The fact that Ofra Harnoy chooses to record the Grutzmacher arrangement of Boccherini speaks for itself: this is a CD for cello-fanciers, not for those who like eighteenth-century music. I am not being 'authenticist' in saying that; rather, I am expressing my aversion (which readers may have noticed before) to music that mixes styles so crudely as to be, in my view, ultimately styleless and therefore offensive. That said, there is no arguing that this is very fine cello playing. I won't comment on the 'Boccherini', as there is no proper basis for critical discussion of the style of performance, except to say that Harnoy is not afraid to take the music on Grutzmacher's own terms and to allow it a generous measure of sentimentality, especially in the Adagio where she chooses a decidedly slow tempo––though the finale is certainly done with plenty of spirit and thrust.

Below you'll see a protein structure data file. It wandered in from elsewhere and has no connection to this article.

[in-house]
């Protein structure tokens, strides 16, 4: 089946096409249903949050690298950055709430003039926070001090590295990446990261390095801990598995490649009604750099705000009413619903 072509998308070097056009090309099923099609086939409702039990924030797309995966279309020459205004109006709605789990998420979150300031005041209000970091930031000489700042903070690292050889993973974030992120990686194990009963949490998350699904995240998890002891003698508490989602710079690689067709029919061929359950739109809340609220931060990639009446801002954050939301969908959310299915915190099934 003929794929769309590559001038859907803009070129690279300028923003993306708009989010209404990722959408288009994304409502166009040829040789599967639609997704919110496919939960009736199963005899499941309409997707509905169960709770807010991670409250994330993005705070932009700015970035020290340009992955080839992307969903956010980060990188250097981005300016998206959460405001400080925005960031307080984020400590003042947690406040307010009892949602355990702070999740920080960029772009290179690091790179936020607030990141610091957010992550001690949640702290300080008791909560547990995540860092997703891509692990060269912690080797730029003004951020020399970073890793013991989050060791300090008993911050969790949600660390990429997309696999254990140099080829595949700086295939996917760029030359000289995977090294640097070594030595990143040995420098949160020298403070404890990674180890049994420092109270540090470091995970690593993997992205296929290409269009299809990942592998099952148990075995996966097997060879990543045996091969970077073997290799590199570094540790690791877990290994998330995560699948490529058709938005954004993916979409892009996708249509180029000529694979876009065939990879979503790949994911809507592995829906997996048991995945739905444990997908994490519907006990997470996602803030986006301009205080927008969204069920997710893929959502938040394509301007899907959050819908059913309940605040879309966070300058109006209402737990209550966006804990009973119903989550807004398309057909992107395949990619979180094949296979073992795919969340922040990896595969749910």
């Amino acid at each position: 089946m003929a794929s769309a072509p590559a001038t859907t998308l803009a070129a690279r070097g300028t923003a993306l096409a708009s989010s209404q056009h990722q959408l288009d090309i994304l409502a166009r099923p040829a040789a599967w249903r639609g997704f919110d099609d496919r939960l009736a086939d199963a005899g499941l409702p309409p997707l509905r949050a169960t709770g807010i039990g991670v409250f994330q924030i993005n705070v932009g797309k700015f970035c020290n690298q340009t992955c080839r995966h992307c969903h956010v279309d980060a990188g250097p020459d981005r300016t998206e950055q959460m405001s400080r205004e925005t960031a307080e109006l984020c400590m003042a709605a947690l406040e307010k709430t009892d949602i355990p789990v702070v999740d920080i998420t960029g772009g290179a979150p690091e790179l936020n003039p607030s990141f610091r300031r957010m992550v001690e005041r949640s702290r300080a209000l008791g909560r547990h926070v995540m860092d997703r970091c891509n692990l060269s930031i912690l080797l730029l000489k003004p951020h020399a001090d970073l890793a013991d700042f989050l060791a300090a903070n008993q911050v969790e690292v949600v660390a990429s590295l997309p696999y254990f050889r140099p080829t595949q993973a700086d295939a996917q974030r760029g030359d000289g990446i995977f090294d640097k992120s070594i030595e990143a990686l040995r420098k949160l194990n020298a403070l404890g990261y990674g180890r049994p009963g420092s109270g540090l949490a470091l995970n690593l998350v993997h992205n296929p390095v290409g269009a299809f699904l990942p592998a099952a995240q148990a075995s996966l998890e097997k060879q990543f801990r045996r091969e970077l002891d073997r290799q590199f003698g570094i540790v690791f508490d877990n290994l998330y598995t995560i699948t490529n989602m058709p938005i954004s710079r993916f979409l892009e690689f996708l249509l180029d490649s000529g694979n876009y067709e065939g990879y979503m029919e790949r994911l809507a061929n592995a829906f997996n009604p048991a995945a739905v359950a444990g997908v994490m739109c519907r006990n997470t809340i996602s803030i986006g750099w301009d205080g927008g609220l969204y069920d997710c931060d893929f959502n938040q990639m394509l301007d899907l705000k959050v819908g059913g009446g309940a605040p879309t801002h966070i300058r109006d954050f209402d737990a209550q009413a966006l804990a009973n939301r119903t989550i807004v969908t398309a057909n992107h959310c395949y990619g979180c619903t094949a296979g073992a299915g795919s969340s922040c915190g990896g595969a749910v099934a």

Josef Myslivecek, a good friend of Mozart's, was a gifted composer, particularly of opera. This concerto has a most appealing slow movement, beginning poetically as a soft, sustained note on the cello steals through the texture, and continuing with highly expressive galant figuration. In the outer movements, competent but rather ordinary invention, Harnoy has, and takes, plenty of opportunities for showing her capacities in the upper reaches of her instrument; her light, pure, slightly wiry tone and clean articulation are a delight. She uses more portamento than Myslivecek might have expected, and in rather different contexts, but does it with purpose and control. Her cadenza in the first movement is, however, disagreeably violent for the context; that in the Viotti first movement is far too long, elaborate and romantic. In this work––the attribution is not absolutely secure––she justifiably uses a weightier tone, with a rather heavy eloquence in the Adagio.
In sum, it is playing that, with its excellent intonation, pleasing tone and polished bow techniques, admirers of good cello playing are sure to enjoy.'